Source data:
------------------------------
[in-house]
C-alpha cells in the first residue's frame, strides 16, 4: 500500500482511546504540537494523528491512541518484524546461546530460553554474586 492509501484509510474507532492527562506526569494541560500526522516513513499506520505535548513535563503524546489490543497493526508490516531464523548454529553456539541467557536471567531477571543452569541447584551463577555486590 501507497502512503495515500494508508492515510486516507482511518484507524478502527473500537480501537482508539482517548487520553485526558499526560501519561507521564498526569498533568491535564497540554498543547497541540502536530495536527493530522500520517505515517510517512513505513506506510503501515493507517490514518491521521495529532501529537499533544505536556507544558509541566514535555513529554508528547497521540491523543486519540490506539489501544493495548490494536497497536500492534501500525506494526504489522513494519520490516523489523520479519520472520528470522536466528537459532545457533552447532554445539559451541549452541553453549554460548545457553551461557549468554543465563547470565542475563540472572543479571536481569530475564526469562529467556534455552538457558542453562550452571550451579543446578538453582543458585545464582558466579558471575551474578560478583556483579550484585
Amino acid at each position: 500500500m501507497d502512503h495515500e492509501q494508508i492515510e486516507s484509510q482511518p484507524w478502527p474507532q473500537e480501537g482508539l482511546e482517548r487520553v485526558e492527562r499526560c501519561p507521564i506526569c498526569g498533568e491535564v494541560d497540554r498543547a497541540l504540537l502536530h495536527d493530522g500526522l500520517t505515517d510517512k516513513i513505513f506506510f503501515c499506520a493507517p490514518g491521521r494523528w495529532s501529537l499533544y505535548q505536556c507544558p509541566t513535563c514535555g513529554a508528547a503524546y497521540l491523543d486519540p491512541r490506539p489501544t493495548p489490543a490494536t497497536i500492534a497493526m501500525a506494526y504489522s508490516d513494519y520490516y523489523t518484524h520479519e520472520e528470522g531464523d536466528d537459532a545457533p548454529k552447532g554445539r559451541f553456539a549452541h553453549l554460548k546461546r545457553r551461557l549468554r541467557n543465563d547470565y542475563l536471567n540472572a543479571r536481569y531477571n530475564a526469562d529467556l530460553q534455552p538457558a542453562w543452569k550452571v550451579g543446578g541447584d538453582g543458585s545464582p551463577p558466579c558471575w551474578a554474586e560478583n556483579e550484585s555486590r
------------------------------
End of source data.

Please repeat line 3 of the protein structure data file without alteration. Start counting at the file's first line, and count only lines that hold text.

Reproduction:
Amino acid at each position: 500500500m501507497d502512503h495515500e492509501q494508508i492515510e486516507s484509510q482511518p484507524w478502527p474507532q473500537e480501537g482508539l482511546e482517548r487520553v485526558e492527562r499526560c501519561p507521564i506526569c498526569g498533568e491535564v494541560d497540554r498543547a497541540l504540537l502536530h495536527d493530522g500526522l500520517t505515517d510517512k516513513i513505513f506506510f503501515c499506520a493507517p490514518g491521521r494523528w495529532s501529537l499533544y505535548q505536556c507544558p509541566t513535563c514535555g513529554a508528547a503524546y497521540l491523543d486519540p491512541r490506539p489501544t493495548p489490543a490494536t497497536i500492534a497493526m501500525a506494526y504489522s508490516d513494519y520490516y523489523t518484524h520479519e520472520e528470522g531464523d536466528d537459532a545457533p548454529k552447532g554445539r559451541f553456539a549452541h553453549l554460548k546461546r545457553r551461557l549468554r541467557n543465563d547470565y542475563l536471567n540472572a543479571r536481569y531477571n530475564a526469562d529467556l530460553q534455552p538457558a542453562w543452569k550452571v550451579g543446578g541447584d538453582g543458585s545464582p551463577p558466579c558471575w551474578a554474586e560478583n556483579e550484585s555486590r